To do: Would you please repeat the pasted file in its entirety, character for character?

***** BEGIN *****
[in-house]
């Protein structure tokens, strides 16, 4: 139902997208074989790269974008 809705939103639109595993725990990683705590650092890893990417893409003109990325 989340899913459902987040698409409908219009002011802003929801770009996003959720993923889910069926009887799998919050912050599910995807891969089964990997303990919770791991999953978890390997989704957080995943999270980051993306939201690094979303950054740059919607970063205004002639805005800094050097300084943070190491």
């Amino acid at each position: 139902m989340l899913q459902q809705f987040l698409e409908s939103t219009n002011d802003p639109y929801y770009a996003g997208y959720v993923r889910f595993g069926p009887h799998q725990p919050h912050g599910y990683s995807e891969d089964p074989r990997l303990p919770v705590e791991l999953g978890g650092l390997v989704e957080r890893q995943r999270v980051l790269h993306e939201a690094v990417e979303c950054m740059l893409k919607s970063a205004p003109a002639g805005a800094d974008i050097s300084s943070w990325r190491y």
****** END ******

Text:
[in-house]
């Protein structure tokens, strides 16, 4: 139902997208074989790269974008 809705939103639109595993725990990683705590650092890893990417893409003109990325 989340899913459902987040698409409908219009002011802003929801770009996003959720993923889910069926009887799998919050912050599910995807891969089964990997303990919770791991999953978890390997989704957080995943999270980051993306939201690094979303950054740059919607970063205004002639805005800094050097300084943070190491």
């Amino acid at each position: 139902m989340l899913q459902q809705f987040l698409e409908s939103t219009n002011d802003p639109y929801y770009a996003g997208y959720v993923r889910f595993g069926p009887h799998q725990p919050h912050g599910y990683s995807e891969d089964p074989r990997l303990p919770v705590e791991l999953g978890g650092l390997v989704e957080r890893q995943r999270v980051l790269h993306e939201a690094v990417e979303c950054m740059l893409k919607s970063a205004p003109a002639g805005a800094d974008i050097s300084s943070w990325r190491y």